Doctors Worldwide Training Course 2017 – An Introduction to Humanitarian Work

Doctors Worldwide Training Course 2017 – An Introduction to Humanitarian Work 

  Written by Sonya Ahmed

How do you store clean drinking water for an entire town devastated by a tsunami?  What are the priorities in setting up a maternal health project in an area where women give birth at home? Would you work with local militia to deliver food to a mountain community?   

Just some of the questions discussed at the two-day, Doctors Worldwide training course, held in London, earlier this year.  The course has been held in various cities over the last ten years – Manchester, London, Birmingham and Istanbul. The course is titled ‘An Introduction to Humanitarian Medical Work’, however, many of the lectures and group scenarios cover complex issues, relevant for workers who already have field experience.

 

Thirty-four participants attended this year’s course. They came from a diverse range of healthcare backgrounds – newly qualified junior doctors, specialist doctors in anaesthetics, elderly care medicine and psychiatry, GPs, specialist nurse practitioners, dentists and medical students. A common misconception is that only certain specialities, such as Emergency Medicine, Surgery and Orthopaedics, are needed in humanitarian / development work, but in fact, just about every field of clinical expertise can be helpful, depending on the context.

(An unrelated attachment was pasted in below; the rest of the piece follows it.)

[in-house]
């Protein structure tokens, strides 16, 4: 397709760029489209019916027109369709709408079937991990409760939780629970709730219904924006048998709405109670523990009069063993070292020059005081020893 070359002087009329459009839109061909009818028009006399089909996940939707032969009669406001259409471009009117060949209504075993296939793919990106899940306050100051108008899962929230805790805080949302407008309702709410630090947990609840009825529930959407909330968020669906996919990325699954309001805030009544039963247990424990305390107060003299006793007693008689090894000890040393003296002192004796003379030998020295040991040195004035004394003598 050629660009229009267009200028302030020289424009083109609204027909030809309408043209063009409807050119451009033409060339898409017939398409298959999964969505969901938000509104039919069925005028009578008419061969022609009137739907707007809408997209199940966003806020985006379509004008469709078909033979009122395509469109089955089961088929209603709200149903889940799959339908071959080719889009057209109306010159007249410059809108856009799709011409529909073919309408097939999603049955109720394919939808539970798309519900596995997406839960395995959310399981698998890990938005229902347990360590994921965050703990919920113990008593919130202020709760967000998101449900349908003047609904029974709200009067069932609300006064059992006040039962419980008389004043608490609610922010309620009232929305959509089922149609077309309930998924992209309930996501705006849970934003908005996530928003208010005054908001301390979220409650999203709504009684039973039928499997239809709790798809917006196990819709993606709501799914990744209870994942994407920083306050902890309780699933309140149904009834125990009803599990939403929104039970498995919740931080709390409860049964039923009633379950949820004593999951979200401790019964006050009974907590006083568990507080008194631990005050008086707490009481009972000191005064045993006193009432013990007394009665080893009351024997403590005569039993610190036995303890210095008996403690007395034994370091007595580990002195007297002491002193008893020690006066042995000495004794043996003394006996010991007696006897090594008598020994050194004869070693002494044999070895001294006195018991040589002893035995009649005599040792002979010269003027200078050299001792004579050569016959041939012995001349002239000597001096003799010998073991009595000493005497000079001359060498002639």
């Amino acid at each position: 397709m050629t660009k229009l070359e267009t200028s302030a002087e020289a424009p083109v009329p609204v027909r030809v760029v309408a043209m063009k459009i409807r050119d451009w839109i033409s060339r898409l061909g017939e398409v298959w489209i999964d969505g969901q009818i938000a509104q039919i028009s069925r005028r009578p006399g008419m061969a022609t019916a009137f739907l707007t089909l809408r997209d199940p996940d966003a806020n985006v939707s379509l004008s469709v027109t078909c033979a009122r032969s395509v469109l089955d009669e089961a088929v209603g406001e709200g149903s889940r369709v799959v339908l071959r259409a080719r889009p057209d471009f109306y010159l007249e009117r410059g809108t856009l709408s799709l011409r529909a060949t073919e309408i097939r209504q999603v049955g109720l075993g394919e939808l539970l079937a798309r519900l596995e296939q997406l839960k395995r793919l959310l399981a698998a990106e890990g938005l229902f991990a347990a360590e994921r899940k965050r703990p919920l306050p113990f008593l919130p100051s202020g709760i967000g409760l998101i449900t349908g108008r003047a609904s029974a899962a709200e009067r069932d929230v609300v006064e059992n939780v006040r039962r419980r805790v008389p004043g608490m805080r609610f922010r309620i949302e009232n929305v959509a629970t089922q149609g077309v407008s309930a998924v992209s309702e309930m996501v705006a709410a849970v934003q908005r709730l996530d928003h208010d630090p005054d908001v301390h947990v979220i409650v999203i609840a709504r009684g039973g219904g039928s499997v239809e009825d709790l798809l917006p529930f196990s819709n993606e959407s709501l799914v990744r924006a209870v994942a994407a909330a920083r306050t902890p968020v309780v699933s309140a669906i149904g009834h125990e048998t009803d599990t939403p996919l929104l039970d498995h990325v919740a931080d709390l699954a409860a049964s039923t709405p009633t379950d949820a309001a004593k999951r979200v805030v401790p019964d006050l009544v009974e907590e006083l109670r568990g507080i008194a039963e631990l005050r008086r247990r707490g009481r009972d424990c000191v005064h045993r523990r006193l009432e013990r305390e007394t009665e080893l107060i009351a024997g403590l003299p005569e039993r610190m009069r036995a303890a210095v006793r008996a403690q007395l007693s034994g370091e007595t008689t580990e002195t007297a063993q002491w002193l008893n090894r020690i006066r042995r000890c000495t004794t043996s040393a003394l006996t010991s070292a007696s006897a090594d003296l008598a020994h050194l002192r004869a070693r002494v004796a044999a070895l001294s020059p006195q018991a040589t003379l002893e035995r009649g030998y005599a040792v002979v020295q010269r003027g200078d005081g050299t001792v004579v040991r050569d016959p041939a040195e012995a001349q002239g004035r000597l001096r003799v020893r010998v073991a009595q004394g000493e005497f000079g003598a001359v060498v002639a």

“Thank you for the superb course, teaches you nuts and bolts of humanitarian medicine-very comprehensive”  

On Day 1, lectures and group sessions were focused on Emergency Response. Dr Najeeb Rehman, A&E Consultant and Doctors Worldwide board member, delivered a lecture about the Sphere standards of humanitarian aid. Set up in 1997, the Sphere standards are a set of evidence-based conditions to promote best practice and ensure that aid recipients are treated with dignity. To illustrate the standards in practice, Dr Rehman spoke about three types of emergencies that he had been involved with – earthquake, flooding and conflict.  

 

Dr Andrew Lee, Public Health specialist and lecturer at the University of Sheffield, discussed needs assessment and the top ten priorities in an emergency, including measles vaccination and water and sanitation. Participants were asked to consider the practical and logistical challenges faced in the field. So, how would you store clean drinking water in a town without any working utilities? One option is to use a water bladder – a huge, inflatable rubber container, that can be placed on any flat ground and is resistant to harsh climates. The largest bladders can store up to 100,000 litres of water. 

After lunch, participants were split into groups, to take part in a simulated emergency scenario. Acting as a medical NGO, the UN, local villagers and a local government, they were tasked with planning a response to an earthquake.  

 

“Loved the whole thing, well structured presentations, facilitators and organisers. Great team, love all the smiles. Well done and keep up the good work, I will recommend to others.”